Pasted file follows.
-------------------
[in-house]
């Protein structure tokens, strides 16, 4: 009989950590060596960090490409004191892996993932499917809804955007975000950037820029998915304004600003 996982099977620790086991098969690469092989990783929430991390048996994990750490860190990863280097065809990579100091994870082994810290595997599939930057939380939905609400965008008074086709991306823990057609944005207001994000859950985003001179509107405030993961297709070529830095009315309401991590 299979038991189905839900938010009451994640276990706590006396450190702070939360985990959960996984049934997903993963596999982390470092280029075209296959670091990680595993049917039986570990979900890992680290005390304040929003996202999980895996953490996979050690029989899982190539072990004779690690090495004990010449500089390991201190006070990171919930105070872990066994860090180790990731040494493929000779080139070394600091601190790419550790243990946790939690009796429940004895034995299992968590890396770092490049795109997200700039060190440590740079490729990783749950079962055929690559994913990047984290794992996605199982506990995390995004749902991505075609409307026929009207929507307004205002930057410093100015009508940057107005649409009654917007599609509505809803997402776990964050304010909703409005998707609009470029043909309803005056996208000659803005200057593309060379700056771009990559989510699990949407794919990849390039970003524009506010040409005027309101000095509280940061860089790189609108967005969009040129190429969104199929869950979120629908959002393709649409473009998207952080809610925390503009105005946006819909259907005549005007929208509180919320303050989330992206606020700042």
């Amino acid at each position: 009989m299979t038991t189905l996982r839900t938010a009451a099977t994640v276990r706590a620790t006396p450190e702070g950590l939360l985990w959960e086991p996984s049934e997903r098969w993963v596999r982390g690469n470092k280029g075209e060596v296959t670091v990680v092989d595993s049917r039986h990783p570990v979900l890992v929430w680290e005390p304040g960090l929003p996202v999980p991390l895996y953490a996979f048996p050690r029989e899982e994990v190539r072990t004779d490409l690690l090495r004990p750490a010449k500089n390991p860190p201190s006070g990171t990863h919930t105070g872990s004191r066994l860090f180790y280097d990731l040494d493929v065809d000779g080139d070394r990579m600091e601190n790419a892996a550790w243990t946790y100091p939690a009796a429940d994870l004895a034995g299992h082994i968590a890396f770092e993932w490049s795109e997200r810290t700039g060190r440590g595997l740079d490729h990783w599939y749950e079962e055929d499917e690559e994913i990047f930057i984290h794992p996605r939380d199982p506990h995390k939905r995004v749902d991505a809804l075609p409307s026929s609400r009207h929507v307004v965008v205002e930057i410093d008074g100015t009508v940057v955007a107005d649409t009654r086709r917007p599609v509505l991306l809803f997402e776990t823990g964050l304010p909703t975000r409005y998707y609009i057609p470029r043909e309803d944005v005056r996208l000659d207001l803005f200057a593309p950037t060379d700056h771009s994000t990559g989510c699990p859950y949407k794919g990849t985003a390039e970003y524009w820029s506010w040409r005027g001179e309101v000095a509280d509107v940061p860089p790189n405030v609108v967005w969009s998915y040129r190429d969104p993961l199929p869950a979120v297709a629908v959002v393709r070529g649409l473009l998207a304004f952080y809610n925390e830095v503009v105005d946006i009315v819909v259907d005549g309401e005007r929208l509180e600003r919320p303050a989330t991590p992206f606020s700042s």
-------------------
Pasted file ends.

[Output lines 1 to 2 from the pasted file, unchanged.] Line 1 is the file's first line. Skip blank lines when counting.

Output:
[in-house]
């Protein structure tokens, strides 16, 4: 009989950590060596960090490409004191892996993932499917809804955007975000950037820029998915304004600003 996982099977620790086991098969690469092989990783929430991390048996994990750490860190990863280097065809990579100091994870082994810290595997599939930057939380939905609400965008008074086709991306823990057609944005207001994000859950985003001179509107405030993961297709070529830095009315309401991590 299979038991189905839900938010009451994640276990706590006396450190702070939360985990959960996984049934997903993963596999982390470092280029075209296959670091990680595993049917039986570990979900890992680290005390304040929003996202999980895996953490996979050690029989899982190539072990004779690690090495004990010449500089390991201190006070990171919930105070872990066994860090180790990731040494493929000779080139070394600091601190790419550790243990946790939690009796429940004895034995299992968590890396770092490049795109997200700039060190440590740079490729990783749950079962055929690559994913990047984290794992996605199982506990995390995004749902991505075609409307026929009207929507307004205002930057410093100015009508940057107005649409009654917007599609509505809803997402776990964050304010909703409005998707609009470029043909309803005056996208000659803005200057593309060379700056771009990559989510699990949407794919990849390039970003524009506010040409005027309101000095509280940061860089790189609108967005969009040129190429969104199929869950979120629908959002393709649409473009998207952080809610925390503009105005946006819909259907005549005007929208509180919320303050989330992206606020700042």